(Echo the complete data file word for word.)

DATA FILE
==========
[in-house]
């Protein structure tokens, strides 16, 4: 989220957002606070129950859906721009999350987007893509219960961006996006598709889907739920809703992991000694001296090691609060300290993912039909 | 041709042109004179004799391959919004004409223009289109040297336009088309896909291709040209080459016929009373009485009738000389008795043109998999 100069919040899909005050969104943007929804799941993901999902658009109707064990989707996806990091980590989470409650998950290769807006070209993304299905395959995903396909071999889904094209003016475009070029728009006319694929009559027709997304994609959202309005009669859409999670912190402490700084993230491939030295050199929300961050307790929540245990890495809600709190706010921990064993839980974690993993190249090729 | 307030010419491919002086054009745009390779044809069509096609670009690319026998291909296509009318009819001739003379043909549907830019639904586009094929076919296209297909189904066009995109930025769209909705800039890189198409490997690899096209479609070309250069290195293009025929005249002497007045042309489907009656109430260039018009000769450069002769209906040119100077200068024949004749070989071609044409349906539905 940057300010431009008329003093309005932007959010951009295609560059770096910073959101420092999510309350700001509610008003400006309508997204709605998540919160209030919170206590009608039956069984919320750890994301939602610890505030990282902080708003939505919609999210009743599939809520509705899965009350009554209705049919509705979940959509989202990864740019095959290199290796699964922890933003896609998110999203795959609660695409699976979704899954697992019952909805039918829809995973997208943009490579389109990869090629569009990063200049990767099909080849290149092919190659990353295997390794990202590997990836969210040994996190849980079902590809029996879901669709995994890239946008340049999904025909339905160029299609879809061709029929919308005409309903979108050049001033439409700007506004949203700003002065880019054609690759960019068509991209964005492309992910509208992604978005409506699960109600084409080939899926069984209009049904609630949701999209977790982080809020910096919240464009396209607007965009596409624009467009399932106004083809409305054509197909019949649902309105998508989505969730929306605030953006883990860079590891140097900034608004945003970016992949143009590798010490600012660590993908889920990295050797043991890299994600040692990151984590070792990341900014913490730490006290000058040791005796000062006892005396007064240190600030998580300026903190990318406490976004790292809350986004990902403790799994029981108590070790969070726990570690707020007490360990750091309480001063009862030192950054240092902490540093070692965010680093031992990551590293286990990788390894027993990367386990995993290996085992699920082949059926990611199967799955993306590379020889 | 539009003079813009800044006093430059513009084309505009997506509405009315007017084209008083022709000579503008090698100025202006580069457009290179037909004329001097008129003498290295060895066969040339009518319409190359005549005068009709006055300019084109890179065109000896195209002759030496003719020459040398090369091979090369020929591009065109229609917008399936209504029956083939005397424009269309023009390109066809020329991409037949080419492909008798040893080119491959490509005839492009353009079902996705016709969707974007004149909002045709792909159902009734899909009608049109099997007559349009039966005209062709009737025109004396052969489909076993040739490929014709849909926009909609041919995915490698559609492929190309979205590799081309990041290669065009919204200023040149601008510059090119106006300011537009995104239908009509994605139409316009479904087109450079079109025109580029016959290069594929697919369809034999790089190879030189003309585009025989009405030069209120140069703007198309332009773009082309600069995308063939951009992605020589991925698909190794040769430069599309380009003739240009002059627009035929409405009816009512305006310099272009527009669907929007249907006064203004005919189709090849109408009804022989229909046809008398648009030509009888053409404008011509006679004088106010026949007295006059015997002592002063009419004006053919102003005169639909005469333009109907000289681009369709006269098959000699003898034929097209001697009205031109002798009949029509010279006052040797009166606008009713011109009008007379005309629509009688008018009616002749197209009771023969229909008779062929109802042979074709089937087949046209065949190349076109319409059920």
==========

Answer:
[in-house]
């Protein structure tokens, strides 16, 4: 989220957002606070129950859906721009999350987007893509219960961006996006598709889907739920809703992991000694001296090691609060300290993912039909 | 041709042109004179004799391959919004004409223009289109040297336009088309896909291709040209080459016929009373009485009738000389008795043109998999 100069919040899909005050969104943007929804799941993901999902658009109707064990989707996806990091980590989470409650998950290769807006070209993304299905395959995903396909071999889904094209003016475009070029728009006319694929009559027709997304994609959202309005009669859409999670912190402490700084993230491939030295050199929300961050307790929540245990890495809600709190706010921990064993839980974690993993190249090729 | 307030010419491919002086054009745009390779044809069509096609670009690319026998291909296509009318009819001739003379043909549907830019639904586009094929076919296209297909189904066009995109930025769209909705800039890189198409490997690899096209479609070309250069290195293009025929005249002497007045042309489907009656109430260039018009000769450069002769209906040119100077200068024949004749070989071609044409349906539905 940057300010431009008329003093309005932007959010951009295609560059770096910073959101420092999510309350700001509610008003400006309508997204709605998540919160209030919170206590009608039956069984919320750890994301939602610890505030990282902080708003939505919609999210009743599939809520509705899965009350009554209705049919509705979940959509989202990864740019095959290199290796699964922890933003896609998110999203795959609660695409699976979704899954697992019952909805039918829809995973997208943009490579389109990869090629569009990063200049990767099909080849290149092919190659990353295997390794990202590997990836969210040994996190849980079902590809029996879901669709995994890239946008340049999904025909339905160029299609879809061709029929919308005409309903979108050049001033439409700007506004949203700003002065880019054609690759960019068509991209964005492309992910509208992604978005409506699960109600084409080939899926069984209009049904609630949701999209977790982080809020910096919240464009396209607007965009596409624009467009399932106004083809409305054509197909019949649902309105998508989505969730929306605030953006883990860079590891140097900034608004945003970016992949143009590798010490600012660590993908889920990295050797043991890299994600040692990151984590070792990341900014913490730490006290000058040791005796000062006892005396007064240190600030998580300026903190990318406490976004790292809350986004990902403790799994029981108590070790969070726990570690707020007490360990750091309480001063009862030192950054240092902490540093070692965010680093031992990551590293286990990788390894027993990367386990995993290996085992699920082949059926990611199967799955993306590379020889 | 539009003079813009800044006093430059513009084309505009997506509405009315007017084209008083022709000579503008090698100025202006580069457009290179037909004329001097008129003498290295060895066969040339009518319409190359005549005068009709006055300019084109890179065109000896195209002759030496003719020459040398090369091979090369020929591009065109229609917008399936209504029956083939005397424009269309023009390109066809020329991409037949080419492909008798040893080119491959490509005839492009353009079902996705016709969707974007004149909002045709792909159902009734899909009608049109099997007559349009039966005209062709009737025109004396052969489909076993040739490929014709849909926009909609041919995915490698559609492929190309979205590799081309990041290669065009919204200023040149601008510059090119106006300011537009995104239908009509994605139409316009479904087109450079079109025109580029016959290069594929697919369809034999790089190879030189003309585009025989009405030069209120140069703007198309332009773009082309600069995308063939951009992605020589991925698909190794040769430069599309380009003739240009002059627009035929409405009816009512305006310099272009527009669907929007249907006064203004005919189709090849109408009804022989229909046809008398648009030509009888053409404008011509006679004088106010026949007295006059015997002592002063009419004006053919102003005169639909005469333009109907000289681009369709006269098959000699003898034929097209001697009205031109002798009949029509010279006052040797009166606008009713011109009008007379005309629509009688008018009616002749197209009771023969229909008779062929109802042979074709089937087949046209065949190349076109319409059920």